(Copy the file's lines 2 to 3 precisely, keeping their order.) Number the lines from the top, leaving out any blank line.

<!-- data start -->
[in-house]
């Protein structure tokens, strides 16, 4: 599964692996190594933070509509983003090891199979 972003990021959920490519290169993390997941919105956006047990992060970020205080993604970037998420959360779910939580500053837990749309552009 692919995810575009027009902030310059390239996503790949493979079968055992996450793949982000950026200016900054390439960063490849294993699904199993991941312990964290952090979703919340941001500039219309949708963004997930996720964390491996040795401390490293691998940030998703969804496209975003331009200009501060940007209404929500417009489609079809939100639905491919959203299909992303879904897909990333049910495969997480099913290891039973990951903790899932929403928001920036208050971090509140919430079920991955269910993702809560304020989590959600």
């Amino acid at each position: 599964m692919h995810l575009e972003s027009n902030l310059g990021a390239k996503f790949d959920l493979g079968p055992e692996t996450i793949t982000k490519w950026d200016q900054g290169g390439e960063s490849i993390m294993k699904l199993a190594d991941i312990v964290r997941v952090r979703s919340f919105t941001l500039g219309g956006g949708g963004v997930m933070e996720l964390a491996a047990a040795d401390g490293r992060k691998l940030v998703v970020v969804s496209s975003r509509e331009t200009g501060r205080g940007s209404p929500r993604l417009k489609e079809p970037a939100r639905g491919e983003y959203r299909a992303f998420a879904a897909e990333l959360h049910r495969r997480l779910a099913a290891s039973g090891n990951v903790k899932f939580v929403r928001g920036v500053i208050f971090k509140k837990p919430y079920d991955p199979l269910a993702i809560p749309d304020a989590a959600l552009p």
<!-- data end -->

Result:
């Protein structure tokens, strides 16, 4: 599964692996190594933070509509983003090891199979 972003990021959920490519290169993390997941919105956006047990992060970020205080993604970037998420959360779910939580500053837990749309552009 692919995810575009027009902030310059390239996503790949493979079968055992996450793949982000950026200016900054390439960063490849294993699904199993991941312990964290952090979703919340941001500039219309949708963004997930996720964390491996040795401390490293691998940030998703969804496209975003331009200009501060940007209404929500417009489609079809939100639905491919959203299909992303879904897909990333049910495969997480099913290891039973990951903790899932929403928001920036208050971090509140919430079920991955269910993702809560304020989590959600």
């Amino acid at each position: 599964m692919h995810l575009e972003s027009n902030l310059g990021a390239k996503f790949d959920l493979g079968p055992e692996t996450i793949t982000k490519w950026d200016q900054g290169g390439e960063s490849i993390m294993k699904l199993a190594d991941i312990v964290r997941v952090r979703s919340f919105t941001l500039g219309g956006g949708g963004v997930m933070e996720l964390a491996a047990a040795d401390g490293r992060k691998l940030v998703v970020v969804s496209s975003r509509e331009t200009g501060r205080g940007s209404p929500r993604l417009k489609e079809p970037a939100r639905g491919e983003y959203r299909a992303f998420a879904a897909e990333l959360h049910r495969r997480l779910a099913a290891s039973g090891n990951v903790k899932f939580v929403r928001g920036v500053i208050f971090k509140k837990p919430y079920d991955p199979l269910a993702i809560p749309d304020a989590a959600l552009p």